U.S. Bishops are taking a new confrontational approach with Catholic politicians who have taken pro-choice positions on abortion. The conservative Catholic Crisis magazine (April) reports that a “new generation of bishops is rising” to enforce discipline on dissenting politicians, even to the point of denying them communion.
The new approach was first taken last year when Sacraemento’s bishop William Weigand “issued the canonical equivalent of a cease-and-desist order” against California’s former governor, Gray Davis, warning that if he didn’t renounce his pro-choice position he should refrain from receiving the Eucharist.
Inspired by Weigand’s example, other bishops, such as Boston’s new Archbishop Sean O’Malley, warned pro-choice politicians to refrain from receiving communion. Most notable among these bishops is now St. Louis’ Archbishop Raymond Burke who publicly ordered diocesan priests to refuse communion to three Wisconsin legislators last fall while serving as bishop of La Crosse.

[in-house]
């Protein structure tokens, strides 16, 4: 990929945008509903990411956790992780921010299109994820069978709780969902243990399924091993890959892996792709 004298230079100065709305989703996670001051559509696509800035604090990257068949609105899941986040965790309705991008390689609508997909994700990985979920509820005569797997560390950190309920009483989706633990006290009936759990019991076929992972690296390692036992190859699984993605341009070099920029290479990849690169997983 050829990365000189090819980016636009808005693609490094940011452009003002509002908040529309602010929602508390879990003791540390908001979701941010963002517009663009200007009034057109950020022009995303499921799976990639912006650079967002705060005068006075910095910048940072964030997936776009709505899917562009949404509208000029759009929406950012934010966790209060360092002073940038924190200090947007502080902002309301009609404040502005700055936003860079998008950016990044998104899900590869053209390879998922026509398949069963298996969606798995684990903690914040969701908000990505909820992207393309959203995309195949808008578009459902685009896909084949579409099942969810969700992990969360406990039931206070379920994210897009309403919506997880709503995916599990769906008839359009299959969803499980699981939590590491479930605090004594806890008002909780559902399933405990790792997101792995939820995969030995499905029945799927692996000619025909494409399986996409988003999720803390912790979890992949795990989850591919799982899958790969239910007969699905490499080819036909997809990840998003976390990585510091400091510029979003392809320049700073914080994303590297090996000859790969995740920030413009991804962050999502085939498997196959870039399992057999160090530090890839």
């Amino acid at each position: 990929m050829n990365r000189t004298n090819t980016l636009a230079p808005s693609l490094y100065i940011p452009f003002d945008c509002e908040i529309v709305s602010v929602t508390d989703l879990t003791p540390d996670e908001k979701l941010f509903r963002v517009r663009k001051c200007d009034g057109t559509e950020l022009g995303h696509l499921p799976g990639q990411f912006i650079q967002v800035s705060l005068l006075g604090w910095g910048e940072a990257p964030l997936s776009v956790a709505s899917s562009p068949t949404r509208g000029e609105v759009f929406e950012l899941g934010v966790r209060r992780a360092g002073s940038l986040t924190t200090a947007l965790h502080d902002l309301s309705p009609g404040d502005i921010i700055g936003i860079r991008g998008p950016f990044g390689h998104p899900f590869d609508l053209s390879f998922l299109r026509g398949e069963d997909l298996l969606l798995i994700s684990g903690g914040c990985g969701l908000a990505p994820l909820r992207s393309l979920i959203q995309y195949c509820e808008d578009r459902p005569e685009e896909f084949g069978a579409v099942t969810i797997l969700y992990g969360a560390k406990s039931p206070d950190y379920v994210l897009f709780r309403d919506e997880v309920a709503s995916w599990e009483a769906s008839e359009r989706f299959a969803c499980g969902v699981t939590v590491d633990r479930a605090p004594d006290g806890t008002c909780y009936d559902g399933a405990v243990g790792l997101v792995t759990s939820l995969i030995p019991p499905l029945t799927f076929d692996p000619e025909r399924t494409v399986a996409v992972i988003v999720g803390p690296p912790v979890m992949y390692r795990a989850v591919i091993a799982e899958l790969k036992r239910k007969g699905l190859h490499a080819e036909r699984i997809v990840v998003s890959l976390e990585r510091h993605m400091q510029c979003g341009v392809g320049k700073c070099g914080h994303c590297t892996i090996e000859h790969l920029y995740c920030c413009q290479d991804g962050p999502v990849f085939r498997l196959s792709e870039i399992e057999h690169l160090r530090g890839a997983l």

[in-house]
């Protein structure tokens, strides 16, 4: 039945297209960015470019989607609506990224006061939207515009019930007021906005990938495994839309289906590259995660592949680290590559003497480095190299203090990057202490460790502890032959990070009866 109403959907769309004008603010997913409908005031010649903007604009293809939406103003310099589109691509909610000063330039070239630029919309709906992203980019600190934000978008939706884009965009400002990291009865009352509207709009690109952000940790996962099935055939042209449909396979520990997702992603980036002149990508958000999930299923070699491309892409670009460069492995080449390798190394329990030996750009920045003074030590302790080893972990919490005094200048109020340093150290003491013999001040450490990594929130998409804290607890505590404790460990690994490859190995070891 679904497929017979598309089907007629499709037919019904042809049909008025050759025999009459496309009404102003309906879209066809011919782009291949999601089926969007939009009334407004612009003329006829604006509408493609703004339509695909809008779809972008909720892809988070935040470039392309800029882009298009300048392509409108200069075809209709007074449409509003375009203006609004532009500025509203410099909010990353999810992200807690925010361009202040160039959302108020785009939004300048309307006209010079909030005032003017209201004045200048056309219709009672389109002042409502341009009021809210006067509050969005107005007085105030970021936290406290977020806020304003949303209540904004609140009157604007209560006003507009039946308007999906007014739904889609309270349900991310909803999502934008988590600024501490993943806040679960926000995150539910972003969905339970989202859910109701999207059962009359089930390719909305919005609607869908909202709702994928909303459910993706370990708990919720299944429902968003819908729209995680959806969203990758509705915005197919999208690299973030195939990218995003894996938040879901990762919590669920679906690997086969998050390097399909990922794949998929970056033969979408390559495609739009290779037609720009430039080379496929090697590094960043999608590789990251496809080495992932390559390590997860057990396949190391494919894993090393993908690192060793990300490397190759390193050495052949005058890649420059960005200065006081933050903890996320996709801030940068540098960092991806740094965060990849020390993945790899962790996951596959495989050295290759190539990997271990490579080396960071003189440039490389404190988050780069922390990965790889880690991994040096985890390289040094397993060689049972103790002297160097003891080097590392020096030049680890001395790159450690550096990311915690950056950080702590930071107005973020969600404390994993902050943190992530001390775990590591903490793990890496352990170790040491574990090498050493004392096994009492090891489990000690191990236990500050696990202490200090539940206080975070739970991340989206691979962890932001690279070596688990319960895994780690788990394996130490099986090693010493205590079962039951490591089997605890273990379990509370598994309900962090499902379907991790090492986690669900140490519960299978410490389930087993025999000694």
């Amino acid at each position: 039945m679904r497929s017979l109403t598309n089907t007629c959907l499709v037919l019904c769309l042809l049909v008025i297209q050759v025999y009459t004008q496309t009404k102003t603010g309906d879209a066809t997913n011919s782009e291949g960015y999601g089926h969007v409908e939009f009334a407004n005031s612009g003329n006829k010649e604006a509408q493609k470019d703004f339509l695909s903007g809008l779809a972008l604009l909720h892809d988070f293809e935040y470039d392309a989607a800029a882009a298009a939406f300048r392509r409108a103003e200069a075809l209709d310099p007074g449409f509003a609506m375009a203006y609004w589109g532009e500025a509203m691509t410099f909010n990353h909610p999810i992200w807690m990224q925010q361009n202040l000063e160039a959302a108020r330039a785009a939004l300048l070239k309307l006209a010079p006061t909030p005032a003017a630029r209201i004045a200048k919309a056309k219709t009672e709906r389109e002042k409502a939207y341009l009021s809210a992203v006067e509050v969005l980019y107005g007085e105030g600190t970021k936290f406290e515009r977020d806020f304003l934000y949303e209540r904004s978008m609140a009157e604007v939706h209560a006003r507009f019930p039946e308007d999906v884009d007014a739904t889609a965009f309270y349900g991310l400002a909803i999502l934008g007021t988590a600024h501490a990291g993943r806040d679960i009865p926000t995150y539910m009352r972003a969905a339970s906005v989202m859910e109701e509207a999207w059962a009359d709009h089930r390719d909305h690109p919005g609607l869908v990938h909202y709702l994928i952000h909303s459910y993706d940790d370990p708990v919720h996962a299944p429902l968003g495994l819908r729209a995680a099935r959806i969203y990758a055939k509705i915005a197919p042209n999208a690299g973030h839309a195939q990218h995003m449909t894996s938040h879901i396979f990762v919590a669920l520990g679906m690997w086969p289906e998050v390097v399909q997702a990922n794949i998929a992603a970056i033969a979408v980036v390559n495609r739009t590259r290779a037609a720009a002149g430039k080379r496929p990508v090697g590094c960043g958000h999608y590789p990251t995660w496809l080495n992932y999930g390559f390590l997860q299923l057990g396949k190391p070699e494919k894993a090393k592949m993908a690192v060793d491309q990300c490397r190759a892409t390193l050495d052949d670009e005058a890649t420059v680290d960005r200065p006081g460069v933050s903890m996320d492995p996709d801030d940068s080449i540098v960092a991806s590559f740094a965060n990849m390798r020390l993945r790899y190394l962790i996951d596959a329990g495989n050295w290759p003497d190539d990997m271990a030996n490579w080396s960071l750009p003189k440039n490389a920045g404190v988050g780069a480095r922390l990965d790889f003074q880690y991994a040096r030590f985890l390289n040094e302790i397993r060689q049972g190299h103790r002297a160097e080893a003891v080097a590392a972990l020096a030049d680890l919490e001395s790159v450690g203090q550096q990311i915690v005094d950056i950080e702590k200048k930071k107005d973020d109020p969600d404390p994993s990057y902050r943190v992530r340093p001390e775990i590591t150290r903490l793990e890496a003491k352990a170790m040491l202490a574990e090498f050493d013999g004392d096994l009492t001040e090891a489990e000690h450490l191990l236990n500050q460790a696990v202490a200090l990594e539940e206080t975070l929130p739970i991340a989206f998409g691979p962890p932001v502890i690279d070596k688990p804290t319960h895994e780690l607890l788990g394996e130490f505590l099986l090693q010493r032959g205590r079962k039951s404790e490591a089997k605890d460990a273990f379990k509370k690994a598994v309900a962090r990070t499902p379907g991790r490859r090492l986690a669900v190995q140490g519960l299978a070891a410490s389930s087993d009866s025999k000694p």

When Democratic candidate John Kerry visited St. Louis in January, Burke advised him not to receive communion. Conservatives hope the new confrontational style will eventually “teach the laity about their obligations as Catholic citizens,” who can then exert pressure from the polling booth on Catholic politicians who don’t follow the church’s line, writes Michael Uhlmann.
(Crisis, 1814 1/2, N St., N.W., Washington, DC 20036)